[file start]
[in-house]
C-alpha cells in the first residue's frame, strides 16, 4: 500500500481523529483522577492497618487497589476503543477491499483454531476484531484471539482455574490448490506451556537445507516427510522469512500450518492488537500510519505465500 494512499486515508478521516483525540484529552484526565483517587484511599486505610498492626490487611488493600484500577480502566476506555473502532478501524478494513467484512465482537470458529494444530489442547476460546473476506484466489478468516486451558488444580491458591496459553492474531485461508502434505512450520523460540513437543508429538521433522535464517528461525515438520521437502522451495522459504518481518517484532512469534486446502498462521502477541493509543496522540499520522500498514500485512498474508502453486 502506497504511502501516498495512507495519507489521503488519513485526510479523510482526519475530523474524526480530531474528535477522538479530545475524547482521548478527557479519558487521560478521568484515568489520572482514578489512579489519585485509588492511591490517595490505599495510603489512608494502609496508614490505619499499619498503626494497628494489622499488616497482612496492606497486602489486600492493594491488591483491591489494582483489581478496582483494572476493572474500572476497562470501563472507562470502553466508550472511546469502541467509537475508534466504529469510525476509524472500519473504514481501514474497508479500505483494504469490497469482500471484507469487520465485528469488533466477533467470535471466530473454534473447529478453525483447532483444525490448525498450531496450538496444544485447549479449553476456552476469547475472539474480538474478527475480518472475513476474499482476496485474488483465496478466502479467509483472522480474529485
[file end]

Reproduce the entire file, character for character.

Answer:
[in-house]
C-alpha cells in the first residue's frame, strides 16, 4: 500500500481523529483522577492497618487497589476503543477491499483454531476484531484471539482455574490448490506451556537445507516427510522469512500450518492488537500510519505465500 494512499486515508478521516483525540484529552484526565483517587484511599486505610498492626490487611488493600484500577480502566476506555473502532478501524478494513467484512465482537470458529494444530489442547476460546473476506484466489478468516486451558488444580491458591496459553492474531485461508502434505512450520523460540513437543508429538521433522535464517528461525515438520521437502522451495522459504518481518517484532512469534486446502498462521502477541493509543496522540499520522500498514500485512498474508502453486 502506497504511502501516498495512507495519507489521503488519513485526510479523510482526519475530523474524526480530531474528535477522538479530545475524547482521548478527557479519558487521560478521568484515568489520572482514578489512579489519585485509588492511591490517595490505599495510603489512608494502609496508614490505619499499619498503626494497628494489622499488616497482612496492606497486602489486600492493594491488591483491591489494582483489581478496582483494572476493572474500572476497562470501563472507562470502553466508550472511546469502541467509537475508534466504529469510525476509524472500519473504514481501514474497508479500505483494504469490497469482500471484507469487520465485528469488533466477533467470535471466530473454534473447529478453525483447532483444525490448525498450531496450538496444544485447549479449553476456552476469547475472539474480538474478527475480518472475513476474499482476496485474488483465496478466502479467509483472522480474529485